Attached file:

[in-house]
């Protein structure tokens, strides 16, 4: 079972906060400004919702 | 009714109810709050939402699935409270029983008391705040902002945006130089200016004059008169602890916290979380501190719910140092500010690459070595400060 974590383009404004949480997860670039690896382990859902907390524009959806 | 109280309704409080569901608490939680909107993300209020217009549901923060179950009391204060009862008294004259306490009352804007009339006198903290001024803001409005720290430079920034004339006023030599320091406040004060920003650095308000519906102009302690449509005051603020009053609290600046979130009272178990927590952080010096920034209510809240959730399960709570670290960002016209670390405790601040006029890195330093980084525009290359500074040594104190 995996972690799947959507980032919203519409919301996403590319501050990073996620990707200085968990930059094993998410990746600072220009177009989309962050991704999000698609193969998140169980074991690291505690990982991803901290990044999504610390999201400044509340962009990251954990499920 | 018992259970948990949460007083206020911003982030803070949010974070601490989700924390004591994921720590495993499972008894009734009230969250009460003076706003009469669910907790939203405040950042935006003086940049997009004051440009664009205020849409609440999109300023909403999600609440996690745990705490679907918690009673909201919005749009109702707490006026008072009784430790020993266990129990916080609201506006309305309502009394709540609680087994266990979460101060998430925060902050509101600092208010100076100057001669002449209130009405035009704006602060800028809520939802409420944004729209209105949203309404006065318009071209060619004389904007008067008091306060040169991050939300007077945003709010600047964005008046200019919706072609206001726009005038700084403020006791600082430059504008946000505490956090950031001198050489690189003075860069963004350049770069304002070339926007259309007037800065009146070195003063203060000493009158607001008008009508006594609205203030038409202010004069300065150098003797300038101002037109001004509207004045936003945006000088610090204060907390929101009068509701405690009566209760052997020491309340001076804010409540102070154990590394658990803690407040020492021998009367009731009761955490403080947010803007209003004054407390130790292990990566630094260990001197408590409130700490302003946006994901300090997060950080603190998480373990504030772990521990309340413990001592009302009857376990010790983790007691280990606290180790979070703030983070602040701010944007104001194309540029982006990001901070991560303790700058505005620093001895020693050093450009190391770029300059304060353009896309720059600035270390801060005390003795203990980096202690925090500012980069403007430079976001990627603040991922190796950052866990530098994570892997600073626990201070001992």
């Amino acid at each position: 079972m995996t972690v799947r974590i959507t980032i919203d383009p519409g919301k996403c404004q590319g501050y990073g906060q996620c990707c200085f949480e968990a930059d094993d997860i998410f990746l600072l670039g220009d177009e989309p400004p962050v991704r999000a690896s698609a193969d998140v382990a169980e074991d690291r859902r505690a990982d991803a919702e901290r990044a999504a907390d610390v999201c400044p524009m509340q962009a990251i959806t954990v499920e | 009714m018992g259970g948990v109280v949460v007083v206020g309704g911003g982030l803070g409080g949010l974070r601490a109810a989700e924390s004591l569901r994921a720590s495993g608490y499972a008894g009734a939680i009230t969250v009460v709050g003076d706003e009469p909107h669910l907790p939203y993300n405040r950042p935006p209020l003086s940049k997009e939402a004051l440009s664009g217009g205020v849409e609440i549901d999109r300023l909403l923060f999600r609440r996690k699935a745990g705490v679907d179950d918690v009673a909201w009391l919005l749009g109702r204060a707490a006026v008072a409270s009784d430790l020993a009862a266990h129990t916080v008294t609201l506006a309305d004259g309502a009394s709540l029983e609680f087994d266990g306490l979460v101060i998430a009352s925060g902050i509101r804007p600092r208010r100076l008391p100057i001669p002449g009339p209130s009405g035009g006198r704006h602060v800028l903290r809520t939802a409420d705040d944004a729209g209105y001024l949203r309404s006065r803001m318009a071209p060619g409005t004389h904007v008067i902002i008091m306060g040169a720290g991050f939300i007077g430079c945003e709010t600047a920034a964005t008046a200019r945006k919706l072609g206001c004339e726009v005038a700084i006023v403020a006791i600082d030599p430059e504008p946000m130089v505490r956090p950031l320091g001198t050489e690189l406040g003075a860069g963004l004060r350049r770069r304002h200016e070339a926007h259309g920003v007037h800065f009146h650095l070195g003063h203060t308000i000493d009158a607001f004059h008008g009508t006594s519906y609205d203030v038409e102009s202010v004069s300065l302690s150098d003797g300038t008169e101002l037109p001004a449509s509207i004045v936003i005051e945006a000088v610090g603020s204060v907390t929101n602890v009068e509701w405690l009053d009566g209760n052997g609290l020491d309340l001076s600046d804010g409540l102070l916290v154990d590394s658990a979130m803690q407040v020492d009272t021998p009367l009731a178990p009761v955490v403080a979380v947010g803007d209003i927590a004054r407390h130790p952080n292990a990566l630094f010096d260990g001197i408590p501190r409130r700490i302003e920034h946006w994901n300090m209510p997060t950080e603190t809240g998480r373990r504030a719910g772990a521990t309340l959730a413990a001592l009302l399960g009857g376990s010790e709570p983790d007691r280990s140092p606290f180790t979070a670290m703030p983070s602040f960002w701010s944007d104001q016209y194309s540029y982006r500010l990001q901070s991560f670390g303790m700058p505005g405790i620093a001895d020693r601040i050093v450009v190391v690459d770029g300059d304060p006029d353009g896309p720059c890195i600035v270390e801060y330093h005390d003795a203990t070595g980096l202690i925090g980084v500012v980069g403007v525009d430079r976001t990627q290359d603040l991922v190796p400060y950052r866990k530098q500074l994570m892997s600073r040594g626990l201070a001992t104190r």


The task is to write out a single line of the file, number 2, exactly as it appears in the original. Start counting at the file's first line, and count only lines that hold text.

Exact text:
């Protein structure tokens, strides 16, 4: 079972906060400004919702 | 009714109810709050939402699935409270029983008391705040902002945006130089200016004059008169602890916290979380501190719910140092500010690459070595400060 974590383009404004949480997860670039690896382990859902907390524009959806 | 109280309704409080569901608490939680909107993300209020217009549901923060179950009391204060009862008294004259306490009352804007009339006198903290001024803001409005720290430079920034004339006023030599320091406040004060920003650095308000519906102009302690449509005051603020009053609290600046979130009272178990927590952080010096920034209510809240959730399960709570670290960002016209670390405790601040006029890195330093980084525009290359500074040594104190 995996972690799947959507980032919203519409919301996403590319501050990073996620990707200085968990930059094993998410990746600072220009177009989309962050991704999000698609193969998140169980074991690291505690990982991803901290990044999504610390999201400044509340962009990251954990499920 | 018992259970948990949460007083206020911003982030803070949010974070601490989700924390004591994921720590495993499972008894009734009230969250009460003076706003009469669910907790939203405040950042935006003086940049997009004051440009664009205020849409609440999109300023909403999600609440996690745990705490679907918690009673909201919005749009109702707490006026008072009784430790020993266990129990916080609201506006309305309502009394709540609680087994266990979460101060998430925060902050509101600092208010100076100057001669002449209130009405035009704006602060800028809520939802409420944004729209209105949203309404006065318009071209060619004389904007008067008091306060040169991050939300007077945003709010600047964005008046200019919706072609206001726009005038700084403020006791600082430059504008946000505490956090950031001198050489690189003075860069963004350049770069304002070339926007259309007037800065009146070195003063203060000493009158607001008008009508006594609205203030038409202010004069300065150098003797300038101002037109001004509207004045936003945006000088610090204060907390929101009068509701405690009566209760052997020491309340001076804010409540102070154990590394658990803690407040020492021998009367009731009761955490403080947010803007209003004054407390130790292990990566630094260990001197408590409130700490302003946006994901300090997060950080603190998480373990504030772990521990309340413990001592009302009857376990010790983790007691280990606290180790979070703030983070602040701010944007104001194309540029982006990001901070991560303790700058505005620093001895020693050093450009190391770029300059304060353009896309720059600035270390801060005390003795203990980096202690925090500012980069403007430079976001990627603040991922190796950052866990530098994570892997600073626990201070001992």